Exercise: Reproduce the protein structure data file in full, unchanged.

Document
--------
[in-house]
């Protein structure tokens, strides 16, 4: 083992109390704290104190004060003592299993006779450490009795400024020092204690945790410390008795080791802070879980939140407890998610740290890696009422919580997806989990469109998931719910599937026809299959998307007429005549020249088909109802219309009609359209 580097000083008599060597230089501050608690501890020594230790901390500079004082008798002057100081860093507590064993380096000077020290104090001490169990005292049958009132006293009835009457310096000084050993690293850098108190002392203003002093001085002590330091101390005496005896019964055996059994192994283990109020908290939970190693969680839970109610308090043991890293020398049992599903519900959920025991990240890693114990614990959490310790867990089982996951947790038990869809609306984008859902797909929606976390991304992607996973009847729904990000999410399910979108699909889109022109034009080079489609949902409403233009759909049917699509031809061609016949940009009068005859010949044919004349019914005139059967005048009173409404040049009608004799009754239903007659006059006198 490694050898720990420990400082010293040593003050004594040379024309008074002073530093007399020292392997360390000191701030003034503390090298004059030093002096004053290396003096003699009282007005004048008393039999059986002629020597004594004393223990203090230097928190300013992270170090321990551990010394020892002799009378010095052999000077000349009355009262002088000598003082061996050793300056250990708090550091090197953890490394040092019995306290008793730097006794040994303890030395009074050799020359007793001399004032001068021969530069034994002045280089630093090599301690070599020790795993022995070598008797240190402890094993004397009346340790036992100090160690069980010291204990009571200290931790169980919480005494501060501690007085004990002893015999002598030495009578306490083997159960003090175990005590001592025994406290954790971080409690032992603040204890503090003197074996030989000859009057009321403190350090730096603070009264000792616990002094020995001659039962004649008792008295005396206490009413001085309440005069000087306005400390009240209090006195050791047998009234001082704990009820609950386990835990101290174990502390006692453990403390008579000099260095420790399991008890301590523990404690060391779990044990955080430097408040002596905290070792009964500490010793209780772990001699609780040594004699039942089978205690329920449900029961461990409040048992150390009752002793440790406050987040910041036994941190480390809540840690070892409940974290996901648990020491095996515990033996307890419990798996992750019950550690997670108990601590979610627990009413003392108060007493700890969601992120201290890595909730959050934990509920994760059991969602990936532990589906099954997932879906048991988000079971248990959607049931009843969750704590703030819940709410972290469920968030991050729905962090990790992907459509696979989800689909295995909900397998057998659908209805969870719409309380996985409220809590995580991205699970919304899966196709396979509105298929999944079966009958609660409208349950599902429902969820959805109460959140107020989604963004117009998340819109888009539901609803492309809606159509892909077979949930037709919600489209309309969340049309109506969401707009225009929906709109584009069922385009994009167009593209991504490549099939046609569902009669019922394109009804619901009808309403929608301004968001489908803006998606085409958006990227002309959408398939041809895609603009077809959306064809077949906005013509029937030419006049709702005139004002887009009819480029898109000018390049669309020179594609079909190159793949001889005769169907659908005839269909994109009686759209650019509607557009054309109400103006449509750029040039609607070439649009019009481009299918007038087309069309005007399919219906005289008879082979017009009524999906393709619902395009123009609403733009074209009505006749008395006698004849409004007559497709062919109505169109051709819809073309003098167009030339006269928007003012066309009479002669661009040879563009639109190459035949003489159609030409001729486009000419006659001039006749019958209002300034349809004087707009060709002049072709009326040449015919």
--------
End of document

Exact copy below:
[in-house]
């Protein structure tokens, strides 16, 4: 083992109390704290104190004060003592299993006779450490009795400024020092204690945790410390008795080791802070879980939140407890998610740290890696009422919580997806989990469109998931719910599937026809299959998307007429005549020249088909109802219309009609359209 580097000083008599060597230089501050608690501890020594230790901390500079004082008798002057100081860093507590064993380096000077020290104090001490169990005292049958009132006293009835009457310096000084050993690293850098108190002392203003002093001085002590330091101390005496005896019964055996059994192994283990109020908290939970190693969680839970109610308090043991890293020398049992599903519900959920025991990240890693114990614990959490310790867990089982996951947790038990869809609306984008859902797909929606976390991304992607996973009847729904990000999410399910979108699909889109022109034009080079489609949902409403233009759909049917699509031809061609016949940009009068005859010949044919004349019914005139059967005048009173409404040049009608004799009754239903007659006059006198 490694050898720990420990400082010293040593003050004594040379024309008074002073530093007399020292392997360390000191701030003034503390090298004059030093002096004053290396003096003699009282007005004048008393039999059986002629020597004594004393223990203090230097928190300013992270170090321990551990010394020892002799009378010095052999000077000349009355009262002088000598003082061996050793300056250990708090550091090197953890490394040092019995306290008793730097006794040994303890030395009074050799020359007793001399004032001068021969530069034994002045280089630093090599301690070599020790795993022995070598008797240190402890094993004397009346340790036992100090160690069980010291204990009571200290931790169980919480005494501060501690007085004990002893015999002598030495009578306490083997159960003090175990005590001592025994406290954790971080409690032992603040204890503090003197074996030989000859009057009321403190350090730096603070009264000792616990002094020995001659039962004649008792008295005396206490009413001085309440005069000087306005400390009240209090006195050791047998009234001082704990009820609950386990835990101290174990502390006692453990403390008579000099260095420790399991008890301590523990404690060391779990044990955080430097408040002596905290070792009964500490010793209780772990001699609780040594004699039942089978205690329920449900029961461990409040048992150390009752002793440790406050987040910041036994941190480390809540840690070892409940974290996901648990020491095996515990033996307890419990798996992750019950550690997670108990601590979610627990009413003392108060007493700890969601992120201290890595909730959050934990509920994760059991969602990936532990589906099954997932879906048991988000079971248990959607049931009843969750704590703030819940709410972290469920968030991050729905962090990790992907459509696979989800689909295995909900397998057998659908209805969870719409309380996985409220809590995580991205699970919304899966196709396979509105298929999944079966009958609660409208349950599902429902969820959805109460959140107020989604963004117009998340819109888009539901609803492309809606159509892909077979949930037709919600489209309309969340049309109506969401707009225009929906709109584009069922385009994009167009593209991504490549099939046609569902009669019922394109009804619901009808309403929608301004968001489908803006998606085409958006990227002309959408398939041809895609603009077809959306064809077949906005013509029937030419006049709702005139004002887009009819480029898109000018390049669309020179594609079909190159793949001889005769169907659908005839269909994109009686759209650019509607557009054309109400103006449509750029040039609607070439649009019009481009299918007038087309069309005007399919219906005289008879082979017009009524999906393709619902395009123009609403733009074209009505006749008395006698004849409004007559497709062919109505169109051709819809073309003098167009030339006269928007003012066309009479002669661009040879563009639109190459035949003489159609030409001729486009000419006659001039006749019958209002300034349809004087707009060709002049072709009326040449015919």